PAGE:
MORE than 1,500 residents who signed a petition calling for the return of litter bins controversially axed amid council cash cuts will find out next week whether their campaign has succeeded.

City of York Council launched a process to take away 349 bins in June – more than a third of the city’s total number – to save £40,000 a year on collection rounds. The decision sparked anger in communities over fears of an increase in rubbish being dropped in the streets.

Some of the bins which were originally removed have since been reinstated, but 1,530 people living in Fulford, Huntington and New Earswick have put their names to a demand for a reversal of the cull. They described it as “a false economy which will only lead to more litter”. The petition will go before Coun David Levene, cabinet member for environmental services, next Tuesday, where he will be asked to decide if all the bins should be restored or if changes to the original scheme should only be made “where appropriate”.

A report by Russell Stone, the council’s head of public realm, said about 320 litter bins were removed, with the criteria for deciding which should go being whether they were being misused for commercial and household waste, whether they were under-used and if they were in the wrong locations.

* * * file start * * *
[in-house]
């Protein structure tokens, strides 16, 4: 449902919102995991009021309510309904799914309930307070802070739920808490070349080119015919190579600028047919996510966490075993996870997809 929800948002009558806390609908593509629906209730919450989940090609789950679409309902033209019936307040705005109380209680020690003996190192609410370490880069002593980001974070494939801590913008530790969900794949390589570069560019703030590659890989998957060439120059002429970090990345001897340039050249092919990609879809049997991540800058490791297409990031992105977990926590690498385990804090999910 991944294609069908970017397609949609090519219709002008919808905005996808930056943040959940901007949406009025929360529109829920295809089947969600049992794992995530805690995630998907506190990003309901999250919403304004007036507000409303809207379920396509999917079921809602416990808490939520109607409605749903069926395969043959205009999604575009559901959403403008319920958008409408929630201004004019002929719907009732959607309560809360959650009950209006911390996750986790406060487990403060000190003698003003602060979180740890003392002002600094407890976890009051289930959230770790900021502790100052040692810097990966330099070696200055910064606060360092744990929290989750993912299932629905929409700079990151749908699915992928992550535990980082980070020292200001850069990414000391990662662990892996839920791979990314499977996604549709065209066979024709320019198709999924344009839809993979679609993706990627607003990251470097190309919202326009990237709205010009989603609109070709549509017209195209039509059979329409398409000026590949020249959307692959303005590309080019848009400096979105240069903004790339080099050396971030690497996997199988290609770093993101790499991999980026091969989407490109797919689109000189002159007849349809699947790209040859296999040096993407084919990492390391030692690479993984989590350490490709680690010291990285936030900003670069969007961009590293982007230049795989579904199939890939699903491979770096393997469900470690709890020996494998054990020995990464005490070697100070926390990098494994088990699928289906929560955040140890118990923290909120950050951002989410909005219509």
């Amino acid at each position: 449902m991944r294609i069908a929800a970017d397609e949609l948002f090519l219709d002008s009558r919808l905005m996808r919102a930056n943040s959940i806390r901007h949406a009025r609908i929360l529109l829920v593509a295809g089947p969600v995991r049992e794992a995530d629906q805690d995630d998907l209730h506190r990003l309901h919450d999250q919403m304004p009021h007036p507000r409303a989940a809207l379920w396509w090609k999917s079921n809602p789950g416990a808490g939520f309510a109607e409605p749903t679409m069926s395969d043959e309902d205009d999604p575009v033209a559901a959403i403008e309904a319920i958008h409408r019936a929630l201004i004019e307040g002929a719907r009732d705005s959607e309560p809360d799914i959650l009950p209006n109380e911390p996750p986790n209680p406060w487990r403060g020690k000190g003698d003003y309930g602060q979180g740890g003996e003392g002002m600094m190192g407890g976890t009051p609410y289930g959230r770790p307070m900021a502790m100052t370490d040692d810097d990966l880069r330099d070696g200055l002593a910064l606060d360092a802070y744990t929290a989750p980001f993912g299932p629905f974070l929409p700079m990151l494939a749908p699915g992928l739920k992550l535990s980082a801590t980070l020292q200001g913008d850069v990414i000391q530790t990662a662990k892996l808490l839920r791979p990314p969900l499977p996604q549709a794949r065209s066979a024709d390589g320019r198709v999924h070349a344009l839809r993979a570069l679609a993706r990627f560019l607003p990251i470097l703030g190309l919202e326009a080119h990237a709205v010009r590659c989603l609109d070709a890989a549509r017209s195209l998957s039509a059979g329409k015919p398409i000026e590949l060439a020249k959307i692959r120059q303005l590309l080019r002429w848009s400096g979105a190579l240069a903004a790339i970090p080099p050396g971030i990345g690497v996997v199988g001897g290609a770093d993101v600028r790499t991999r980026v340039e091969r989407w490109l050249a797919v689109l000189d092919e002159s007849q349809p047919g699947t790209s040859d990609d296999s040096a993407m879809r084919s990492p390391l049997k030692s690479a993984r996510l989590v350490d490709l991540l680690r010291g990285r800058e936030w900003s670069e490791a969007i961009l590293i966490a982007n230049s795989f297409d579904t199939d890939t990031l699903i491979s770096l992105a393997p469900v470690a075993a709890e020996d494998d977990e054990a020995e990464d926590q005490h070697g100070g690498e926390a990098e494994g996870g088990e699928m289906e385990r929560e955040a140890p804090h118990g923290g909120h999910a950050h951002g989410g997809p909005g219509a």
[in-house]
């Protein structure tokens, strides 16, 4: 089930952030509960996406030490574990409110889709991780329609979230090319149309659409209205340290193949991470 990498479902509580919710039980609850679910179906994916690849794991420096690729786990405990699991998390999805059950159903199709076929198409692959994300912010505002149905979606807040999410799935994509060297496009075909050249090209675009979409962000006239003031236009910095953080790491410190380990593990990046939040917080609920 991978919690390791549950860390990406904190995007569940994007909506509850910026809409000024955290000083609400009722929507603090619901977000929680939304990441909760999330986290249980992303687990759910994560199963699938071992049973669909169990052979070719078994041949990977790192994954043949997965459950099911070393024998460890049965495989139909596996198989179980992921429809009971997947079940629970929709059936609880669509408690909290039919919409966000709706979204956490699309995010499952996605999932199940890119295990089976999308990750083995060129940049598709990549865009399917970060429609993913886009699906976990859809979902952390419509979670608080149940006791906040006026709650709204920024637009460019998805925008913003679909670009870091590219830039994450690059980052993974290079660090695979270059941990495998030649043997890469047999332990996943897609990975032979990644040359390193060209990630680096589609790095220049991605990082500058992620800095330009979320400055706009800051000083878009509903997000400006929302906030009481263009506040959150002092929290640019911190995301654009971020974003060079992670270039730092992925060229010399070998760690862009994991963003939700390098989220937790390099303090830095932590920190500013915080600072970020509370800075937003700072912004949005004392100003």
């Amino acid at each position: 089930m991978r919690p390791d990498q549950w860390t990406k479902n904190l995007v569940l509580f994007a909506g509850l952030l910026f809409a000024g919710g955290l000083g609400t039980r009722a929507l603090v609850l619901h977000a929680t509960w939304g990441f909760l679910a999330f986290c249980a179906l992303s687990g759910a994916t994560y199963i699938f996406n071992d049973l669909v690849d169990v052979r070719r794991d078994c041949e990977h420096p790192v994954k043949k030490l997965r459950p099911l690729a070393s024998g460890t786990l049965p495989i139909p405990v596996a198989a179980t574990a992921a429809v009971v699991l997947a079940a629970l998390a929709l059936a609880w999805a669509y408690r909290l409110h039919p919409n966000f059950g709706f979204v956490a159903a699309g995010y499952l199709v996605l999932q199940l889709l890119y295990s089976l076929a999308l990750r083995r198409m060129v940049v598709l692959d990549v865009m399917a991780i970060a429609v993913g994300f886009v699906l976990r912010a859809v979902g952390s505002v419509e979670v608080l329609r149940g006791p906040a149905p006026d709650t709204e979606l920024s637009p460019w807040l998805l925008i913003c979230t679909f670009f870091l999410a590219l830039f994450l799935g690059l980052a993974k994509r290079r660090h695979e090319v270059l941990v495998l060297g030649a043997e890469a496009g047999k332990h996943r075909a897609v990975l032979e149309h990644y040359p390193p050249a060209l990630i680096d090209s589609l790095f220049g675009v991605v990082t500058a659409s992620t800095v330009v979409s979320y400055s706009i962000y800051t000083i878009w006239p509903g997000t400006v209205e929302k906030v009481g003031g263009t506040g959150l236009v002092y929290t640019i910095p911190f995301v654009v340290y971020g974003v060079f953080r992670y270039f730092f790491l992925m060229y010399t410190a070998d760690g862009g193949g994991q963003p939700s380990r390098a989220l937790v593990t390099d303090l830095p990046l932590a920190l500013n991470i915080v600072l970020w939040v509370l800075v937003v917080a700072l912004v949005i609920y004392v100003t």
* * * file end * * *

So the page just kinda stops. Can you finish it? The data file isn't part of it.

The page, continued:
“Where members, residents or local businesses felt a particular bin should not have been removed, we have worked with them to agree reinstatement or relocation where possible,” said the report.

“This has resulted in the reinstatement of 12 bins and the relocation of 17 others across 14 wards.”

Areas where bins have been brought back include Beckfield Lane, Grosvenor Terrace, St Helen’s Road, the Cemetery Road play area in Fishergate, Main Street in Fulford, Poppleton Road, Huntington Road, Scarcroft Road, Askham Lane and Acomb Green, as well as in Osbaldwick and Stockton-on-the-Forest.

Mr Stone’s report said a separate 561-name petition had been submitted by Dunnington residents calling for some bins in the village to be replaced. It said an agreement had been reached that restoring one bin would meet their needs and two bins which were originally removed had been given to Dunnington’s sports club free of charge.